U.S. home prices increased slower than expected in April and yearly price growth dropped to its lowest level in the last year, according to data released Tuesday.
Home prices in the U.S. increased by 10.8 percent, as spring selling season got underway in the housing market, according to the S&P/Case-Shiller's price index. The index, which tracks housing prices in 20 major cities, suggests price grew slower than the 12.4 percent it had averaged in the last twelve months and the recent high of 13.7 percent in November.
"It's a movement toward a more normal market," Scott Anderson, chief economist at Bank of the West in San Francisco, said before the report. "We're seeing a normalization of the market going forward."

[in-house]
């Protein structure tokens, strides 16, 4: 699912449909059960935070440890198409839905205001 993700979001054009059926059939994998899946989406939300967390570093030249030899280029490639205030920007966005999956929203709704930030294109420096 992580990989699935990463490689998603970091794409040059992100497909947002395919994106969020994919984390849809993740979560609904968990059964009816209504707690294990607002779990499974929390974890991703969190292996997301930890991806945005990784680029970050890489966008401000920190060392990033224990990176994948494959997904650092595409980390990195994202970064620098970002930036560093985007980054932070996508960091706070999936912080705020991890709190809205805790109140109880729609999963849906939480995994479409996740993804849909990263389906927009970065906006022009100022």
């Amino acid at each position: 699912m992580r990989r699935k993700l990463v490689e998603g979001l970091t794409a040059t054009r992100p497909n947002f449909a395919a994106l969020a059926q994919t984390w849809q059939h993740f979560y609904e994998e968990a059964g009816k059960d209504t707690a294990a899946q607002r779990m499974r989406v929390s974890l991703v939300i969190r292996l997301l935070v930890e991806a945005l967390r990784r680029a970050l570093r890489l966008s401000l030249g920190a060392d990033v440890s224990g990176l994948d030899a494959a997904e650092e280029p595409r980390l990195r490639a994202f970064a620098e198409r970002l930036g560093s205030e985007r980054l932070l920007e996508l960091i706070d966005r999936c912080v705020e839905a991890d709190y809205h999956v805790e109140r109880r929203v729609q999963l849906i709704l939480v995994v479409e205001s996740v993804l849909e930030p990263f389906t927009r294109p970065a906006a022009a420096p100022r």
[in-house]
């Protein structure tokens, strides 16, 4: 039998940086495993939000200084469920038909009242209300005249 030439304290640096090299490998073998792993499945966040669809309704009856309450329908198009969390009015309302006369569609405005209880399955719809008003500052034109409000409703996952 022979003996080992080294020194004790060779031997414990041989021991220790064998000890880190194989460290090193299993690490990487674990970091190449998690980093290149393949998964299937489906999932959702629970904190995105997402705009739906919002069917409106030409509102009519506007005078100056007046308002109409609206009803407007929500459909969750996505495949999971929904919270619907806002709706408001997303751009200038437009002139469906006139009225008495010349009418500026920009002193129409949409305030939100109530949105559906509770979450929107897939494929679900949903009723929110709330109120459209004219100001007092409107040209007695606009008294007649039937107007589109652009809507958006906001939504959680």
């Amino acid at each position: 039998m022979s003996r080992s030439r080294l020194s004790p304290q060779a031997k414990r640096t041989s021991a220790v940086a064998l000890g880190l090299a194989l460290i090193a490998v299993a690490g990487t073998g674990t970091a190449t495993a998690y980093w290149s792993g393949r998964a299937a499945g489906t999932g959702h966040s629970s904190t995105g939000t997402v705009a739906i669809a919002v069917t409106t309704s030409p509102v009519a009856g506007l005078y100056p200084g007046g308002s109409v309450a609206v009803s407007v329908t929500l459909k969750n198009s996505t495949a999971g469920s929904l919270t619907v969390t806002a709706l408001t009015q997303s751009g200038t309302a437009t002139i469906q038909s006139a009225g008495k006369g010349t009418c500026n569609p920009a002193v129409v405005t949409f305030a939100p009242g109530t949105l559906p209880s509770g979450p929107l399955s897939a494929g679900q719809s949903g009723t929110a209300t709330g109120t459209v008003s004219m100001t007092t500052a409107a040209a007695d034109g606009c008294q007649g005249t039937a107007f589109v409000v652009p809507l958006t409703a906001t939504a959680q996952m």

As buying power remains low and wage growth remains stagnant, sellers are limited in the prices they can ask for homes as buyers find it difficult to qualify for financing. Housing inventory was limited in the past year resulting in higher prices, but a tough winter and rising inventories dampened prices.
According to the Federal Housing Finance Agency, which tracks mortgage deals form Fannie May and Freddie Mac, home prices did not change in April, while growth over the last twelve months was 5.9 percent.
Original headline: S&P/Case-Shiller: Home price gains drop sharply in April
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